Indira Gandhi’s legacy: The successes and the mistakes

Indira Gandhi’s legacy: The successes and the mistakes

Though she failed to establish peace in Punjab, Kashmir and the Northeast, her legacy remains strong even 37 years after her death. Her memories will live on.

An ominous moment can bother you for years, but what if there is a whole day plagued by unpleasant events, one after another. How can such a day be erased from memories? Surely the terror, the fear and the disgust of that day will keep attacking you. Every year, 31 October has a similar effect on me. On the same day in 1984, Prime Minister Indira Gandhi was killed by her bodyguards at her official residence and, after that, horrific events continued in Delhi and some other parts of the country. Once the cycle of violence and riots began, it took several days for the situation to return to normal. As a journalist, I was also witnessed those poisonous moments.

Today, when we remember Indira Gandhi, it seems as if she was one of the few makers of modern India. Those were the days of socialist utopias and dreams, as soon as she took over the government, she made hasty populist decisions, one after another. Whether it was the abolition of the privy purse of royals and maharajas or the nationalization of banks, there were many such decisions that were labelled as socioeconomic reforms. Please do not compare the decisions taken at that time with today. It was a Cold War-torn world that had emerged from World War II. The needs of that time were different. In a democracy, people sitting on the lowest rungs of society had high hopes for such decisions. This was the basis of Indira Gandhi’s long political success. She had an amazing ability to communicate and captivate the weaker sections. In 1971, her slogan was, “They say remove Indira, I say eradicate poverty". Poverty could not be eradicated, but the poor turned up at polling booths in large numbers and voted for her.

We should also remember, two years before she came to power, India fought a fierce war with Pakistan. Wars always prove to be heavy on the pockets of the common man. The India of that time seemed to be staggering slowly. There was not enough money in the treasury to feed the huge population and there was nothing to feed the large population except red wheat provided by the US. For that, then US President Lyndon B. Johnson used to threaten India in various ways. It is also said that once the US stopped a ship laden with wheat at a port for some reason. It was an embarrassing moment for New Delhi as the country’s warehouses had foodgrain of very limited duration. It seemed like we had no choice but to live on US mercy.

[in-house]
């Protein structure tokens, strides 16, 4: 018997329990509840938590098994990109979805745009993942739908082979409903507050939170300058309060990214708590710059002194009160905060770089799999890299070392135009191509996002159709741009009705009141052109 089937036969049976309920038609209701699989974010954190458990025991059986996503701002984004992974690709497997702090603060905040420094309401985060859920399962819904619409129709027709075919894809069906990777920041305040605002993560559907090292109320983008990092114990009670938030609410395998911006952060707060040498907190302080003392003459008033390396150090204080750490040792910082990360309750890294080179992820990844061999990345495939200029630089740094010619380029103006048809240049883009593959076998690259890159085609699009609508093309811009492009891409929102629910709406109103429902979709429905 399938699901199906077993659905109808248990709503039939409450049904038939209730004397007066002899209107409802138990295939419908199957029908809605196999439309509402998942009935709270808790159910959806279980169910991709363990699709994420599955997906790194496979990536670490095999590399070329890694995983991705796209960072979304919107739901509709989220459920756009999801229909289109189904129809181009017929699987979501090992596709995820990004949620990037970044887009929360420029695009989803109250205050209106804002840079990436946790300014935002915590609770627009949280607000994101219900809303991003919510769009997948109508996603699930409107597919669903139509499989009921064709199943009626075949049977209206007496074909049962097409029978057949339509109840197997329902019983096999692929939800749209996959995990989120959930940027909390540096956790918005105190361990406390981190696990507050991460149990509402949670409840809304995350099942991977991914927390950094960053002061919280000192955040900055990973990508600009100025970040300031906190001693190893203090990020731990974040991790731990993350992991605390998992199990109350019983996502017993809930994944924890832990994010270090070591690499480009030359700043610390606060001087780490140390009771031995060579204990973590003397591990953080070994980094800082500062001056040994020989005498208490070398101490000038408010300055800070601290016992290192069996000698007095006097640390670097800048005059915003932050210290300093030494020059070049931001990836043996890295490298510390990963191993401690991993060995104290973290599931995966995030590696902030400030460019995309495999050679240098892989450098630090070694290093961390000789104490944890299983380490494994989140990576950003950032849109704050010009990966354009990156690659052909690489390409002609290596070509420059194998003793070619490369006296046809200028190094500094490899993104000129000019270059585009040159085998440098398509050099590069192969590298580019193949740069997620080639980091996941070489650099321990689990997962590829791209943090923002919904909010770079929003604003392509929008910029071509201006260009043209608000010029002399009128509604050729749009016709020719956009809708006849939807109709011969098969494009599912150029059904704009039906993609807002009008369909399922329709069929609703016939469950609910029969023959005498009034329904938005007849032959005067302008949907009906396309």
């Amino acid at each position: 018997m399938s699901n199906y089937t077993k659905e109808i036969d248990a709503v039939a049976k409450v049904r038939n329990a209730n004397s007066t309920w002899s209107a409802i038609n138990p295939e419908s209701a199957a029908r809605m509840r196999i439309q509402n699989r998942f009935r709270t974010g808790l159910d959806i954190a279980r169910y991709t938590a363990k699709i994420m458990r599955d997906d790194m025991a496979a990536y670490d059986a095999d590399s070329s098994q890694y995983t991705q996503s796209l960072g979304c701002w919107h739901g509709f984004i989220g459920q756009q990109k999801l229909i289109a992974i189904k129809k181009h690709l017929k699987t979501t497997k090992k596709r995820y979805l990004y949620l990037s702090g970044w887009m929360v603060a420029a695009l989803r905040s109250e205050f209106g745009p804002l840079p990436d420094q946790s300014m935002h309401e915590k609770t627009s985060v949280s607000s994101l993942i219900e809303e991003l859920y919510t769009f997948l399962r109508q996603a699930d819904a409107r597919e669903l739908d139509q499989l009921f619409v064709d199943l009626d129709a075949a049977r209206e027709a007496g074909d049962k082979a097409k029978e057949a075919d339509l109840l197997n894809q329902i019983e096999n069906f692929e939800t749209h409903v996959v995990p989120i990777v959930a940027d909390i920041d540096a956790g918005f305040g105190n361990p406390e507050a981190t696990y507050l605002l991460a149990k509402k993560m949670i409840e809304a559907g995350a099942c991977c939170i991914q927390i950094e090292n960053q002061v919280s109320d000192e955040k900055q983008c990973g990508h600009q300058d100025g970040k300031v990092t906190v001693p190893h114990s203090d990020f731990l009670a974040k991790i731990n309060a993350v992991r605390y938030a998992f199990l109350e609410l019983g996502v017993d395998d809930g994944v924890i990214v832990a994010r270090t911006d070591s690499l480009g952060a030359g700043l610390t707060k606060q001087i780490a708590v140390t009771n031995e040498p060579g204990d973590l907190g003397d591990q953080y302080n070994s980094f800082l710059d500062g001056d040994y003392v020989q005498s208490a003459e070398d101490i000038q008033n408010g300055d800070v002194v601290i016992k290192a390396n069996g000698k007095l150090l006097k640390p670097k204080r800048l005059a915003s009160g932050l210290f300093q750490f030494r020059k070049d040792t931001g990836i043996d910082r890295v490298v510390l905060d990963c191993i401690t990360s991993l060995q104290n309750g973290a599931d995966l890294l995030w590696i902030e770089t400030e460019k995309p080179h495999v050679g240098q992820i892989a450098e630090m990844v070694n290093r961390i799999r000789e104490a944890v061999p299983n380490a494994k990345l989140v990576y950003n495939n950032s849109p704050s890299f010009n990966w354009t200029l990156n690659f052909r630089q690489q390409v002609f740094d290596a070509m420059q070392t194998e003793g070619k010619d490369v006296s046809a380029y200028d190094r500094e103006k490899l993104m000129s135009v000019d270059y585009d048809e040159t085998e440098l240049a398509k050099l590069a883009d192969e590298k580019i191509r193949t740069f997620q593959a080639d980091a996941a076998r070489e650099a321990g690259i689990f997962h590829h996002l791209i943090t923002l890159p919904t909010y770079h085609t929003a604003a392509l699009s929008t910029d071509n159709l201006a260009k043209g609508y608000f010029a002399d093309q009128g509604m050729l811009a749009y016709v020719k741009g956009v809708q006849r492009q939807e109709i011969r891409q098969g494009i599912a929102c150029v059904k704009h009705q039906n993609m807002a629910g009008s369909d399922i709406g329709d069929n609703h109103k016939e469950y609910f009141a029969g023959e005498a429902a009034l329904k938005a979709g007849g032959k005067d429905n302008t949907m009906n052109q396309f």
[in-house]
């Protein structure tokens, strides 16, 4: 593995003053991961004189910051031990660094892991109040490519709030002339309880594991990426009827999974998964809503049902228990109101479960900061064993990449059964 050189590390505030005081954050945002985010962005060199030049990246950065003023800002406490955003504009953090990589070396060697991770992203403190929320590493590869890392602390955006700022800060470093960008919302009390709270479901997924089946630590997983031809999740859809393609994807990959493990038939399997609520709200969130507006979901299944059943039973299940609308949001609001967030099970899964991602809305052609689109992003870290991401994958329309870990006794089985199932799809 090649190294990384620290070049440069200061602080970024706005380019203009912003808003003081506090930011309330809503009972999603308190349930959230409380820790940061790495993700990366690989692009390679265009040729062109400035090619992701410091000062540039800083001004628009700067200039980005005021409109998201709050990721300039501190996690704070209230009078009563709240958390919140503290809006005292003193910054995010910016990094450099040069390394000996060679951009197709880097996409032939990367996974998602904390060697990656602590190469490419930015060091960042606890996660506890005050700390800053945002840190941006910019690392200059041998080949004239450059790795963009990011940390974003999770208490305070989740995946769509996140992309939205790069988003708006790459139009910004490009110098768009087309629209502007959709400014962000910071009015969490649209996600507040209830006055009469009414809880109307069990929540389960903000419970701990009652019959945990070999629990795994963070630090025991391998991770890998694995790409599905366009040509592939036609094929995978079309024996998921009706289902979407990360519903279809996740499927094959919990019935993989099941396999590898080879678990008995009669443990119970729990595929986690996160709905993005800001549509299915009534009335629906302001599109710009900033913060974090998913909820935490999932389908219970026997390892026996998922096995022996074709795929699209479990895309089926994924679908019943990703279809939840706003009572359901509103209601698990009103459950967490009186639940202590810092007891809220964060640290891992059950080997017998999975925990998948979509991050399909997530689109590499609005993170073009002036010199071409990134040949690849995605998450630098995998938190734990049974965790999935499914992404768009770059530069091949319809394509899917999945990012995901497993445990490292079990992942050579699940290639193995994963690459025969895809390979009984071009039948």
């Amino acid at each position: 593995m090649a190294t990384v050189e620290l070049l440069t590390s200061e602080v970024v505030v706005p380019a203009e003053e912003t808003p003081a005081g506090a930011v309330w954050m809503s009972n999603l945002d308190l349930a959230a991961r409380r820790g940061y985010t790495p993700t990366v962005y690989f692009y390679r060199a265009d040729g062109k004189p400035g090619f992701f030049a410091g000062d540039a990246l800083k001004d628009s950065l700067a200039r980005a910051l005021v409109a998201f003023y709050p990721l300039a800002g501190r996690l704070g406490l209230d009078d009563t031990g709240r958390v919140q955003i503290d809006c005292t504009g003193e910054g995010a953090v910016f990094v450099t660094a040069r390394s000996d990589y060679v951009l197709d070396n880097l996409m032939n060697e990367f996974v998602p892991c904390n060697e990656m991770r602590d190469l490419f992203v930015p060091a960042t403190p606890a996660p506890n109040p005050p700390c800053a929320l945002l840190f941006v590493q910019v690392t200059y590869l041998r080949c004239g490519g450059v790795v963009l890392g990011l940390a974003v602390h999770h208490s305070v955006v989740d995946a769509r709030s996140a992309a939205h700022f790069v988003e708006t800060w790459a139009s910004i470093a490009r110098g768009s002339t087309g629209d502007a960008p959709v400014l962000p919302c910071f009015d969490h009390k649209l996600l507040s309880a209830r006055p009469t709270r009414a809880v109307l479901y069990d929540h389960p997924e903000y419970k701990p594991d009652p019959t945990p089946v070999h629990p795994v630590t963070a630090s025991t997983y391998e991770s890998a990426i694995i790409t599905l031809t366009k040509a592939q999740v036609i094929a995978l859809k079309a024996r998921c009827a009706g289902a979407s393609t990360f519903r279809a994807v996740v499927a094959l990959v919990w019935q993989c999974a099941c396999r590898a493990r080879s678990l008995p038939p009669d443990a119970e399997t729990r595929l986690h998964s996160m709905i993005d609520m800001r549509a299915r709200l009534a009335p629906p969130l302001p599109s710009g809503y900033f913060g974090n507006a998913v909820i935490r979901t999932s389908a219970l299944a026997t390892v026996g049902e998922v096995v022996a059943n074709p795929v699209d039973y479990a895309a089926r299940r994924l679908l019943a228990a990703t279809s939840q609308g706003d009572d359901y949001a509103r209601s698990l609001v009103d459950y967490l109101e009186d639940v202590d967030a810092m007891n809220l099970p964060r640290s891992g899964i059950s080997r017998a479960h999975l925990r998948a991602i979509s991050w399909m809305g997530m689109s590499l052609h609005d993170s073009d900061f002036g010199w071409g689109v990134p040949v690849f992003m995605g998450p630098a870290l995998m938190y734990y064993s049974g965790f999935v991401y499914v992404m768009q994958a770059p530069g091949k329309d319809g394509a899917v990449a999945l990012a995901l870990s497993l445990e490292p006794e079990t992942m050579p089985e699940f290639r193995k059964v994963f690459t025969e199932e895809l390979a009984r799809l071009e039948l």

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This was the time when Indira Gandhi, on the advice of experts, chalked out new experiments and improvements in the field of agriculture. The historic green revolution was the product of that. If India’s warehouses today are full of more grain than needed, much of the credit goes to Indira Gandhi.

She was also extremely sensitive to India’s borders. She strategically changed the map of this subcontinent by making Sikkim a part of India. That was an extremely bold move. There was a possibility of strong resistance from China and it was also feared that small neighbouring countries might be sceptical but she was firmly committed. Due to this ability, she had already divided Pakistan into two parts in 1971. That battle will always hold a high place in the military history of the world. This was the first time when more than 90,000 soldiers of a country were forced to surrender before the Indian army. Imagine, what would have happened if Pakistan had not been divided like this? In Kashmir as well as in Bengal and the Northeast, the flames of separation would have been high.

Indira Gandhi’s legacy: The successes and the mistakes
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Her other exploit was amazing. Despite being the victim of personal insult by US President Richard Nixon, Indira Gandhi did not give up. By signing a long-term strategic agreement with the Soviet Union, she had given India new heights and security. The first nuclear test at Pokhran on 18 May 1974 is no less important. This had curbed the audacity of many neighbours. No other country in the Cold War era could achieve such a milestone.

Despite so many successes, her feet always stayed on the ground. She never hesitated to meet people, interact with them. When we were studying in primary classes, we would be taken to greet her, when she visit Allahabad. We found a lot of people there holding black flags and chanting slogans such as ‘Murdabad’ or ‘Go back’. When asked by journalists, her answer would be, the opposition has the right to protest, but was she really so generous?

Those were the days of political heavyweights in opposition. People such as Ram Manohar Lohia, Atal Bihari Vajpayee and George Fernandes were there to oppose her. All of them called her a dictator. She had also proved this by imposing an emergency. The 21 months of the Emergency from 25 June 1975 to 21 March 1977 is a dark blot on her success story. She is also known as the founder of dynastic politics. She first tried to promote her youngest son Sanjay and after he was killed in a plane crash, she dragged her eldest son Rajiv, who was not at all interested in politics. She herself was a product of dynasticism and if she perpetuated it, why is it surprising?

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